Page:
How does the UK truly feel about men and women sharing parental leave and childcare?
7 min read
13 January 2015
Deputy prime minister Nick Clegg and employment relations minister Jo Swinson have voiced opinions on a new government study that found more than half of the country believes childcare should be a responsibility for both parents. However, a review of recent reports suggests that belief still has a long road ahead.
It’s 2015 and women are building global businesses, leading mergers and acquisitions, and becoming household names thanks to their boardroom prowess.
This has been demonstrated over the years by the likes of Tech City UK chair and digital adviser to David Cameron, Joanna Shields; Anne Summers CEO Jacqueline Gold; lastminute.com founder Martha Lane Fox; Ultimo founder Michelle Mone, and Confused.com founder and Buddi CEO Sara Murray.
Meanwhile, while she has faced some criticism, former Google engineer-cum-executive turned Yahoo CEO Marissa Mayer has helped the company grab countless headlines since 2012 through more than 30 takeovers – including the $1.1bn Tumblr buyout – to stay relevant and grow profits.
Needless to say, business is no longer a man’s world.
And that’s great news, of course, especially as the UK approaches the shared parental leave programme which launches on 5 April 2015.
To recap, the government scheme allows new parents to share the total allowance of 50 weeks maternity leave. Mothers are able to return to work sooner if they wish to do so and hand over the remaining allowance, while fathers can experience additional one-to-one time and provide more support than is currently enabled through the maximum fortnight period of paternity leave – which must be taken within 56 days of the birth.
Despite this huge recognition of how women’s careers have changed and the diversity experienced in the market over the years, a report on 5 December showed fathers were underwhelmed by the prospect as just 23 per cent of men agreed that parents should share leave – though this spiked to 31 per cent for 18-24 year olds.
The data also found that 42 per cent of men would take the minimum paternity leave, and just 12 per cent approving of taking the full allowance, with the decisions driven largely based on earnings.
Indeed, while the policy may have changed on time away from the workplace, the procedure for pay is still very much basic – 90 per cent of average weekly earnings for the first six weeks, then a statutory shared parental pay (ShPP) rate of £138.18 a week for 37 weeks following that.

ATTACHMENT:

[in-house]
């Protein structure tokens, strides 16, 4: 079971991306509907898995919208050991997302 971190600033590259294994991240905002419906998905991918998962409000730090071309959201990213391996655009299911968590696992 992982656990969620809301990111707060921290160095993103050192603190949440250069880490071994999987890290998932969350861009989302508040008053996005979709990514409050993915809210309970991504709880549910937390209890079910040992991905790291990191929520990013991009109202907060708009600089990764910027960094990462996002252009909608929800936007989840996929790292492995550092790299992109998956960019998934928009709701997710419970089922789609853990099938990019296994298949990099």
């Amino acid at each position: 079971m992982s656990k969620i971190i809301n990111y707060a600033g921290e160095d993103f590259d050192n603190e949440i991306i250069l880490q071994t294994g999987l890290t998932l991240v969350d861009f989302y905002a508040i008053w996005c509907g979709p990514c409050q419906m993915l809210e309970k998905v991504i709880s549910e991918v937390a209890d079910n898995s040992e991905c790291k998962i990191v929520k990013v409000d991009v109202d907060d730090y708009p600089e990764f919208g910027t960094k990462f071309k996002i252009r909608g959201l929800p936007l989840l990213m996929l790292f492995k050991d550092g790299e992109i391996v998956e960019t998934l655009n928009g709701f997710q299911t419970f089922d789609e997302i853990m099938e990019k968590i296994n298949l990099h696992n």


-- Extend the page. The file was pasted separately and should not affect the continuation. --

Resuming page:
It’s a tangled process, especially if some businesses have gracious maternity procedures in place, so employers should have started looking at the legalities months ago.
So what do Clegg and Swinson have to say on the matter? Find out on page two.
A new survey released from the Department for Business, Innovation and Skills on 13 January has found 22 per cent of Brits expect mothers should be responsible for childcare.
Deputy PM Nick Clegg, said: “This Edwardian notion that women should stay at home while men go out and support the family has simply no place in this day and age. We need a modern Britain and a fair society that works for families, not against them.”
Comparatively, that old concept is greatly outweighed by 53 per cent that believe childcare should be an equal responsibility for mother and father, and 22 per cent feel the parents should have the option to divide care as they see fit.
What’s of particular interest, however, is that more men believe childcare should be equal than women, at 56 per cent and 50 per cent respectively.
Clegg continued: “We know that mums and dads want more flexibility and choice when it comes to juggling their home and work lives and we’re listening and taking action.
“That’s why we’ve introduced shared parental leave so that parents can make their own decisions about how to raise their family, whether it’s giving women the choice to go back to work earlier or men the opportunity to spend more time with their children.”
When specifically asking parents about shared parental leave, two-thirds said they would have considered it if the option was available at the time. Again, this was higher for fathers at 75 per cent compared to 63 per cent of mothers, which is likely due to men feeling as though they’ve been missing out with such little time off with their newborns on offer.
Image via Shutterstock.
Six in ten men said they believe the main advantage of shared leave would be a closer bond, 44 per cent said it would be fairer and 39 per cent said they could let their partner get back to career progression.
A 31-year-old legal caseworker who took three months of leave to care for his son while his wife went back to work backs that up, having said: “The bond you get with your child is the best thing about it. Getting to experience looking after a child full time is invaluable – I understand his likes and his personality so much better.”
Meanwhile, 83 per cent of people considering children in the future said they would discuss shared leave when they become parents.
Jo Swinson, employment relations minister, offered her thoughts and said: “Becoming a parent is an amazing, life-changing event. Helping new parents negotiate the balance between their work and family responsibilities will benefit employers through greater staff retention and loyalty. This survey shows people are rejecting dated stereotypes about the roles of men and women.”